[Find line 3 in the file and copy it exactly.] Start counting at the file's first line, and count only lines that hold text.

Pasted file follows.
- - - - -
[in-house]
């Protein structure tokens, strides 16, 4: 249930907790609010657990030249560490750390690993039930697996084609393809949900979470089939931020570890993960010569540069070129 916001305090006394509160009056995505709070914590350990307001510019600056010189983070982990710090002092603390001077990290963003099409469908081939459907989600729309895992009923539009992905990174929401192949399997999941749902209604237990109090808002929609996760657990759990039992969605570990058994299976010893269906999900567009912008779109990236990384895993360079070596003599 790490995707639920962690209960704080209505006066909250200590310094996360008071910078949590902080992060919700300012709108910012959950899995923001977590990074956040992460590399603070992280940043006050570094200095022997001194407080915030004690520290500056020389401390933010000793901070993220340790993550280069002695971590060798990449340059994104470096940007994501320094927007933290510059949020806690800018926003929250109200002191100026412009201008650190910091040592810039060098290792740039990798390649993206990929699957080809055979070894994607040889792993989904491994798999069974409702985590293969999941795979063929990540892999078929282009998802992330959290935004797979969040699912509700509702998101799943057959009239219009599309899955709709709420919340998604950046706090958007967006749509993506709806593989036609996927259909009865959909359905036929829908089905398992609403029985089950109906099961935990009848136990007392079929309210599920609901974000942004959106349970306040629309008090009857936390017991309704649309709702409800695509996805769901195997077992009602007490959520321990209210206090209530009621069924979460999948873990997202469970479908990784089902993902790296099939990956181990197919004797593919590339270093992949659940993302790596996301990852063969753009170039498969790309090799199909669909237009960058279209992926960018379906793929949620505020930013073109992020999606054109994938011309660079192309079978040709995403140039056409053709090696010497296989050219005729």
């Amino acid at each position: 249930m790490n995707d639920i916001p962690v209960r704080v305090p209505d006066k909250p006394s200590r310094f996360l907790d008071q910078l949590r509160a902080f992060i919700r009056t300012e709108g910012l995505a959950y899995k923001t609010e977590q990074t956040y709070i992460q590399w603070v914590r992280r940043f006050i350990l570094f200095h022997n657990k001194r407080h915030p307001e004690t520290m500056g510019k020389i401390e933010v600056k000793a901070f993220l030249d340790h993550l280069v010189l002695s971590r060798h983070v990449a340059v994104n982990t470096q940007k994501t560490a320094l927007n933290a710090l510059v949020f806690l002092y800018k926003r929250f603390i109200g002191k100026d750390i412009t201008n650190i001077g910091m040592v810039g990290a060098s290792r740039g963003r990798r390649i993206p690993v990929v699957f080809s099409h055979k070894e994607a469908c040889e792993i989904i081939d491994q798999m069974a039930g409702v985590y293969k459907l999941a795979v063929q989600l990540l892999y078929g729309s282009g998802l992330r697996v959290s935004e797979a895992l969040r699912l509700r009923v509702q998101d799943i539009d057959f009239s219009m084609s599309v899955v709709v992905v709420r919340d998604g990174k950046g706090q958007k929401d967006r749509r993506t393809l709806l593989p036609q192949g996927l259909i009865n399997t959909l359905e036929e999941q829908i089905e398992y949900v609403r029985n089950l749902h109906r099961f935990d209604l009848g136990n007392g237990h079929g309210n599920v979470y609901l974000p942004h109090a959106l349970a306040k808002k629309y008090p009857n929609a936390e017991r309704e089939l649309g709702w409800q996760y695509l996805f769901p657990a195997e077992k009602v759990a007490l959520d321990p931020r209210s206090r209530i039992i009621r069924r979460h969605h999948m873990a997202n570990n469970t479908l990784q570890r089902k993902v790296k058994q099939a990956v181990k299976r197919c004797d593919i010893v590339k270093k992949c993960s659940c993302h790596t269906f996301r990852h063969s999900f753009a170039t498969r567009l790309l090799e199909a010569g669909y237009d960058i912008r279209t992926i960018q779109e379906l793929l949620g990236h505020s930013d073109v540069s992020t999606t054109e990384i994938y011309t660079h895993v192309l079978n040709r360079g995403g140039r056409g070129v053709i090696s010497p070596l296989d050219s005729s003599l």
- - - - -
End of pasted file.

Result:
């Amino acid at each position: 249930m790490n995707d639920i916001p962690v209960r704080v305090p209505d006066k909250p006394s200590r310094f996360l907790d008071q910078l949590r509160a902080f992060i919700r009056t300012e709108g910012l995505a959950y899995k923001t609010e977590q990074t956040y709070i992460q590399w603070v914590r992280r940043f006050i350990l570094f200095h022997n657990k001194r407080h915030p307001e004690t520290m500056g510019k020389i401390e933010v600056k000793a901070f993220l030249d340790h993550l280069v010189l002695s971590r060798h983070v990449a340059v994104n982990t470096q940007k994501t560490a320094l927007n933290a710090l510059v949020f806690l002092y800018k926003r929250f603390i109200g002191k100026d750390i412009t201008n650190i001077g910091m040592v810039g990290a060098s290792r740039g963003r990798r390649i993206p690993v990929v699957f080809s099409h055979k070894e994607a469908c040889e792993i989904i081939d491994q798999m069974a039930g409702v985590y293969k459907l999941a795979v063929q989600l990540l892999y078929g729309s282009g998802l992330r697996v959290s935004e797979a895992l969040r699912l509700r009923v509702q998101d799943i539009d057959f009239s219009m084609s599309v899955v709709v992905v709420r919340d998604g990174k950046g706090q958007k929401d967006r749509r993506t393809l709806l593989p036609q192949g996927l259909i009865n399997t959909l359905e036929e999941q829908i089905e398992y949900v609403r029985n089950l749902h109906r099961f935990d209604l009848g136990n007392g237990h079929g309210n599920v979470y609901l974000p942004h109090a959106l349970a306040k808002k629309y008090p009857n929609a936390e017991r309704e089939l649309g709702w409800q996760y695509l996805f769901p657990a195997e077992k009602v759990a007490l959520d321990p931020r209210s206090r209530i039992i009621r069924r979460h969605h999948m873990a997202n570990n469970t479908l990784q570890r089902k993902v790296k058994q099939a990956v181990k299976r197919c004797d593919i010893v590339k270093k992949c993960s659940c993302h790596t269906f996301r990852h063969s999900f753009a170039t498969r567009l790309l090799e199909a010569g669909y237009d960058i912008r279209t992926i960018q779109e379906l793929l949620g990236h505020s930013d073109v540069s992020t999606t054109e990384i994938y011309t660079h895993v192309l079978n040709r360079g995403g140039r056409g070129v053709i090696s010497p070596l296989d050219s005729s003599l």